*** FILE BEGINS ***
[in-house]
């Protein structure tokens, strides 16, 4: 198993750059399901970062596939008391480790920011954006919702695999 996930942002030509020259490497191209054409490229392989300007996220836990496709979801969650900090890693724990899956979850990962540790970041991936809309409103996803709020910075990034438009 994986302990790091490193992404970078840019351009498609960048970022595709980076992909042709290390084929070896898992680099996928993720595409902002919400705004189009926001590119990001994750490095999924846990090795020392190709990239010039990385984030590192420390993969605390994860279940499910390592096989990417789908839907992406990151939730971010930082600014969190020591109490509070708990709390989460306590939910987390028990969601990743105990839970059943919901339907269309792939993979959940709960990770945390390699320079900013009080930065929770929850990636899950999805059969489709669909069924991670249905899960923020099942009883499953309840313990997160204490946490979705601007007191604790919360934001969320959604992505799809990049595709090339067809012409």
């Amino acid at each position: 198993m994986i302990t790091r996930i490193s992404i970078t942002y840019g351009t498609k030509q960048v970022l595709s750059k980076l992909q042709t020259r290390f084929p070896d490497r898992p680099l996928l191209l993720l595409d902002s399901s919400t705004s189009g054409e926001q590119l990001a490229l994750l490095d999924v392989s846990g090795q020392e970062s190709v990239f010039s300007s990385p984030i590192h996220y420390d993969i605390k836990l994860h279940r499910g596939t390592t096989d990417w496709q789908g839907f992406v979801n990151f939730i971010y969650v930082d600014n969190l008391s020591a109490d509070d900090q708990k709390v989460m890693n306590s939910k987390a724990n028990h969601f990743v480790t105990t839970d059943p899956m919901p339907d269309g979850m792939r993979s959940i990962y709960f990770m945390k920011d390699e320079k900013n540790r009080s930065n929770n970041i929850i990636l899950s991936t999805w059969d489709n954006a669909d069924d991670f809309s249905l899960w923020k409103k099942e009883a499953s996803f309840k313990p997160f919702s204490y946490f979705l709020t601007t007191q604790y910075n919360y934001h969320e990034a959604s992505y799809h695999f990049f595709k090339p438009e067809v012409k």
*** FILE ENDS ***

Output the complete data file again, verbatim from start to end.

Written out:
[in-house]
């Protein structure tokens, strides 16, 4: 198993750059399901970062596939008391480790920011954006919702695999 996930942002030509020259490497191209054409490229392989300007996220836990496709979801969650900090890693724990899956979850990962540790970041991936809309409103996803709020910075990034438009 994986302990790091490193992404970078840019351009498609960048970022595709980076992909042709290390084929070896898992680099996928993720595409902002919400705004189009926001590119990001994750490095999924846990090795020392190709990239010039990385984030590192420390993969605390994860279940499910390592096989990417789908839907992406990151939730971010930082600014969190020591109490509070708990709390989460306590939910987390028990969601990743105990839970059943919901339907269309792939993979959940709960990770945390390699320079900013009080930065929770929850990636899950999805059969489709669909069924991670249905899960923020099942009883499953309840313990997160204490946490979705601007007191604790919360934001969320959604992505799809990049595709090339067809012409």
């Amino acid at each position: 198993m994986i302990t790091r996930i490193s992404i970078t942002y840019g351009t498609k030509q960048v970022l595709s750059k980076l992909q042709t020259r290390f084929p070896d490497r898992p680099l996928l191209l993720l595409d902002s399901s919400t705004s189009g054409e926001q590119l990001a490229l994750l490095d999924v392989s846990g090795q020392e970062s190709v990239f010039s300007s990385p984030i590192h996220y420390d993969i605390k836990l994860h279940r499910g596939t390592t096989d990417w496709q789908g839907f992406v979801n990151f939730i971010y969650v930082d600014n969190l008391s020591a109490d509070d900090q708990k709390v989460m890693n306590s939910k987390a724990n028990h969601f990743v480790t105990t839970d059943p899956m919901p339907d269309g979850m792939r993979s959940i990962y709960f990770m945390k920011d390699e320079k900013n540790r009080s930065n929770n970041i929850i990636l899950s991936t999805w059969d489709n954006a669909d069924d991670f809309s249905l899960w923020k409103k099942e009883a499953s996803f309840k313990p997160f919702s204490y946490f979705l709020t601007t007191q604790y910075n919360y934001h969320e990034a959604s992505y799809h695999f990049f595709k090339p438009e067809v012409k």